Please alert us to any other recent or forthcoming books by Rhodes Scholars by emailing development@rhodeshouse.ox.ac.uk or use the Rhodes Scholar Information Update form here.

2017

Quintember, Attu, begat

Richard Major (New Zealand and Magdalen 1985)

Three books will be released in June 2017.

Quintember - When there are high crimes to be covered up, mysteries to be wrapped in enigmas, or a murderer to be liquidated - literally - there is only one man in England who can be trusted with the task: Felix Culpepper, tutor in Classics at St Wygefortis' College, Cambridge, and assassin-at-large for the British Establishment. From the eerie deserts of New Mexico to the high-rolling hotels of the Adriatic, Culpepper moves with consummate ease and an unexpected penchant for guns, drugs and esoteric methods of murder - all to save himself from the drudgery of cramming Latin into the privileged yet empty skulls of the dregs of Britain's aristocracy. With an intellectual vanity that rivals Holmes, more self-esteem than Bond and a blood-steeped amorality that out-Ripleys Hannibal Lecter, Culpepper is the ideal hero for our debased days. And only in his student, sidekick (and pending Nemesis) Margot ffontaines-Laigh, does he meet his match. 

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2017

The New Zealand Project

Max Harris (New Zealand & Balliol 2012)

By any measure, New Zealand must confront monumental issues in the years ahead. From the future of work to climate change, wealth inequality to new populism – these challenges are complex and even unprecedented. Yet why does New Zealand’s political discussion seem so diminished, and our political imagination unequal to the enormity of these issues? And why is this gulf particularly apparent to young New Zealanders? These questions sit at the centre of Max Harris’s ‘New Zealand project’.

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2017

A World in Disarray: American Foreign Policy and the Crisis of the Old Order

Dr Richard Haass (Florida & Wadham 1973)

In A World in Disarray, Haass argues for an updated global operating system—call it world order 2.0—that reflects the reality that power is widely distributed and that borders count for less.  One critical element of this adjustment will be adopting a new approach to sovereignty, one that embraces its obligations and responsibilities as well as its rights and protections. 

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2016

Forests Are Gold: Trees, People, and Environmental Rule in Vietnam

Pam McElwee (Kansas & Wadham 1993)

Forests Are Gold examines the management of Vietnam's forests in the tumultuous twentieth century--from French colonialism to the recent transition to market-oriented economics - as the country united, prospered, and transformed people and landscapes. Forest policy has rarely been about ecology or conservation for nature's sake, but about managing citizens and society, a process Pamela McElwee terms "environmental rule." Untangling and understanding these practices and networks of rule illuminates not just thorny issues of environmental change, but also the birth of Vietnam itself.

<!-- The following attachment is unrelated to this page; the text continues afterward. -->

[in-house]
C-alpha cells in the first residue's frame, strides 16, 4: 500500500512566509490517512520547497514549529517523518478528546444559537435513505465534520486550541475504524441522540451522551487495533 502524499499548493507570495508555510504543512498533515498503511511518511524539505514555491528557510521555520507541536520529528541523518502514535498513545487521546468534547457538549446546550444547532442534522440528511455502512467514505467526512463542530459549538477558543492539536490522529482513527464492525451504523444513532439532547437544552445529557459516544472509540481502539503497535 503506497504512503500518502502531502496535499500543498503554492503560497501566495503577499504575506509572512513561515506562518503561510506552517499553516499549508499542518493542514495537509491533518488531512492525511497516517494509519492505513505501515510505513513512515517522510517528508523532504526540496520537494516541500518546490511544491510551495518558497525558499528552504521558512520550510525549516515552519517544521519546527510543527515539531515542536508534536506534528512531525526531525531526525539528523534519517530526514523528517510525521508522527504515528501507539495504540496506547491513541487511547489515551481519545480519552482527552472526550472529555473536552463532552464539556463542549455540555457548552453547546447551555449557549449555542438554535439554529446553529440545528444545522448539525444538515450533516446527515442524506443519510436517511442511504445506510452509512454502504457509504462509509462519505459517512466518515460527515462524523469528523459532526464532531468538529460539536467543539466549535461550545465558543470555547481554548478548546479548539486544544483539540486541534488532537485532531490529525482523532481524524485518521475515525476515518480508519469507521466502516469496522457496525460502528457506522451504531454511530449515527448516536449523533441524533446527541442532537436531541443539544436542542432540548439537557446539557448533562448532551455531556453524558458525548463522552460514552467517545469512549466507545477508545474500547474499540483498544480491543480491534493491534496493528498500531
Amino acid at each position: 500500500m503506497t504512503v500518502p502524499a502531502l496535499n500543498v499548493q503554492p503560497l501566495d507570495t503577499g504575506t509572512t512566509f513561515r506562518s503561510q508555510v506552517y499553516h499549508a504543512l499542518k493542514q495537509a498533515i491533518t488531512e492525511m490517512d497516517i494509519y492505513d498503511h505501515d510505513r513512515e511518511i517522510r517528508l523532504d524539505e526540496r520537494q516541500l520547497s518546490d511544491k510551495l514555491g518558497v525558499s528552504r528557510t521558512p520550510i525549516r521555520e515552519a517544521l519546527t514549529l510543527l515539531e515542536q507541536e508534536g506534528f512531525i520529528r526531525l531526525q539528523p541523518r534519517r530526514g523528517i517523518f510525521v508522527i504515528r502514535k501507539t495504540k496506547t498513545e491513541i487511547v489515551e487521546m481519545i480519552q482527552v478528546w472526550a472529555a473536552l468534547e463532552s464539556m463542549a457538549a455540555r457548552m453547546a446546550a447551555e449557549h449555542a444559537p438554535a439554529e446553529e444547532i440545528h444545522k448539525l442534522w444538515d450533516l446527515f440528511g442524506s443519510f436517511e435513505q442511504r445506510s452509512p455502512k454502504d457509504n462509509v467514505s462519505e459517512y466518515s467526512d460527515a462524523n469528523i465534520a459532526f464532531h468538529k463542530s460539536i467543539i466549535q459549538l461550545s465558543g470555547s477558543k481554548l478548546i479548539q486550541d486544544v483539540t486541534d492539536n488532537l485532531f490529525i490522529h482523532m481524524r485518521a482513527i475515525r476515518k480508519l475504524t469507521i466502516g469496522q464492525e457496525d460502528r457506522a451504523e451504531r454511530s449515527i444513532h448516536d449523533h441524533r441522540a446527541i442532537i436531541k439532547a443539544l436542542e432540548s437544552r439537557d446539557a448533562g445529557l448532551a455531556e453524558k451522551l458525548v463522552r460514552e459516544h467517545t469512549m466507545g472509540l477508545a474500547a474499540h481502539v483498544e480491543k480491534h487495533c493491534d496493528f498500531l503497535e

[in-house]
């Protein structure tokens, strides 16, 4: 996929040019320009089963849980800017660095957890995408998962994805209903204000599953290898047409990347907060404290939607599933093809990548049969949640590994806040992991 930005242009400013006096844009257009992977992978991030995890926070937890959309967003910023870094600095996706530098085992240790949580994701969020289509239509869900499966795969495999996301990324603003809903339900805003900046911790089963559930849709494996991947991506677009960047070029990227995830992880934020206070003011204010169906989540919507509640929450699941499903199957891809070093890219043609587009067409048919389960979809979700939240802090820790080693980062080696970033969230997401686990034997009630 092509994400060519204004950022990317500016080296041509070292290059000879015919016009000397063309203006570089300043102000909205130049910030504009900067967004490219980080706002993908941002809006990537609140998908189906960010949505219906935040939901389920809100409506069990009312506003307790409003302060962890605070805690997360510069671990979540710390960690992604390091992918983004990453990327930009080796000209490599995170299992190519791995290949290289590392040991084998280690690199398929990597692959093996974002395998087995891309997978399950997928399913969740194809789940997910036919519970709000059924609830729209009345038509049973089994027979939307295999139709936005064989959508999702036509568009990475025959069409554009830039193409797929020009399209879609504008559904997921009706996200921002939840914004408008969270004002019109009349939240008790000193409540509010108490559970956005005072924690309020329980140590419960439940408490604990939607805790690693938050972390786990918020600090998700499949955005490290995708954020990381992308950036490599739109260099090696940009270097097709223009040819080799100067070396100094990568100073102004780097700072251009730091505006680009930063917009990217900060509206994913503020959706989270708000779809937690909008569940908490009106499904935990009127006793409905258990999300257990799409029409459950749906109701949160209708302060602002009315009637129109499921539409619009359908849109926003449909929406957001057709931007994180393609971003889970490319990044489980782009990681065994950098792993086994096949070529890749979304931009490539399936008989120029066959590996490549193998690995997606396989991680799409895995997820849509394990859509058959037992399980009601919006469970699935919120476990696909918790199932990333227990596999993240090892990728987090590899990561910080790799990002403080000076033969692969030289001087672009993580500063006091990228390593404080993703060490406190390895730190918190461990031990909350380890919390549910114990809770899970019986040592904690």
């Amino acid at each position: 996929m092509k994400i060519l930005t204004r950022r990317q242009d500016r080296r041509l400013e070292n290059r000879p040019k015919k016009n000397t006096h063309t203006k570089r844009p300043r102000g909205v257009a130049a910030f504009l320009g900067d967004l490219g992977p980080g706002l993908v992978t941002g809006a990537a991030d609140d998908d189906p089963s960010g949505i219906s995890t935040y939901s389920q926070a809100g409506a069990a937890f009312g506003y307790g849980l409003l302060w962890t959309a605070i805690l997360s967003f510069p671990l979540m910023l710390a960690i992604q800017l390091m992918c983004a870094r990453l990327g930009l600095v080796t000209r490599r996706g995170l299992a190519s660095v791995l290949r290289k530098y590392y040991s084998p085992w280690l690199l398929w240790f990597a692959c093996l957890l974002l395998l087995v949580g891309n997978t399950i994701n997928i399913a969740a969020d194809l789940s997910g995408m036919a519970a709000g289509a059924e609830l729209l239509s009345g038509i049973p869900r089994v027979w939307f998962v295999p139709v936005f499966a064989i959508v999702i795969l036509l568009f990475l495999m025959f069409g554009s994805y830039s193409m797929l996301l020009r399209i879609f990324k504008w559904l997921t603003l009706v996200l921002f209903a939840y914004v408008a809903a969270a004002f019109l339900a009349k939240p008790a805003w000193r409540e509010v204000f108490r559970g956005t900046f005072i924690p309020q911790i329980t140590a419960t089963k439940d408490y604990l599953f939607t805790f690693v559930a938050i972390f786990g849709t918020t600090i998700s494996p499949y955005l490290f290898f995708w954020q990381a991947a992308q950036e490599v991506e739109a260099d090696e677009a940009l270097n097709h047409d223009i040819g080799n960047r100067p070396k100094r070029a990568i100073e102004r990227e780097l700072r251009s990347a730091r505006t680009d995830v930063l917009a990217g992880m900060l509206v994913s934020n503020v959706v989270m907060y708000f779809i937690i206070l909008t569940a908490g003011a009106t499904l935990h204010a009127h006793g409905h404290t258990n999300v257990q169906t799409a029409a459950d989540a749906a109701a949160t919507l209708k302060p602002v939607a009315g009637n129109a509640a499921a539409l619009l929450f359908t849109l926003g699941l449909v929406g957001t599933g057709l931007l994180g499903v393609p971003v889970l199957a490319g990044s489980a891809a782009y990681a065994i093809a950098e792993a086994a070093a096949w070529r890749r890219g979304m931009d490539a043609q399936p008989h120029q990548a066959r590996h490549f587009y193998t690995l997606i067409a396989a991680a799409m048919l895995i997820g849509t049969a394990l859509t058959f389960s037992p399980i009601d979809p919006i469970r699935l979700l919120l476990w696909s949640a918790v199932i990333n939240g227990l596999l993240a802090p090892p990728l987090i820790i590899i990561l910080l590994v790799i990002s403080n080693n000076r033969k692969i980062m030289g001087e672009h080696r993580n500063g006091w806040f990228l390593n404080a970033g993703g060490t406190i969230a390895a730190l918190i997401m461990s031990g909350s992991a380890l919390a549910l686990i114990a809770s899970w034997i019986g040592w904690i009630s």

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2017

Unlikely Partners

Julian Gewirtz (Connecticut & St Edmund Hall 2013)

Unlikely Partners recounts the story of how Chinese politicians and intellectuals looked beyond their country’s borders for economic guidance at a key crossroads in the nation’s tumultuous twentieth century. Julian Gewirtz offers a dramatic tale of competition for influence between reformers and hardline conservatives during the Deng Xiaoping era, bringing to light China’s productive exchanges with the West. Read reviews in the The Economist and Financial Times.

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2016

Democracy Against Domination

K. Sabeel Rahman (New York & Pembroke 2005)

This book is a new response to economic and social inequality as well as democratic theory and democratic institutional design.

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2016

Fighting Hurt: Rule and Exception in Torture and War

Henry Shue (North Carolina & Merton 1961)

Fighting Hurt brings together key essays by Henry Shue on the issue of torture, and relatedly, the moral challenges surrounding the initiation and conduct of war, and features a new introduction outlining the argument of the essays, putting them into context, and describing how and in what ways his position has modified over time.

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2016

A Boy on the Last Boat: A Journey Around the World

Dr Ben Lochtenberg (Western Australia & Brasenose 1954)

Lochtenberg's memoir: A Singapore-born young colonial Dutch boy, whose father suffered and died as a Japanese prisoner of war building a railway in Sumatra, escaped from Java with his mother and arrived as a refugee in Australia in 1942. Educated by Jesuits and then at the University of Western Australia and at Oxford, he had a career with ICI initially as an engineer, ending in 1993 following senior executive and Board roles in Australia, England, Canada and finally in the United States. His life from childhood in European colonies in Asia, spanned major changes in technology and the chemical industry. With his wife and seven children, he experienced and adjusted to a wide range of cultures and societies. During the twenty years of retirement in Melbourne, he has been active in mental health research at the University of Melbourne, Newman College, in support of palliative care, homelessness and refugees - the latter being where his story began

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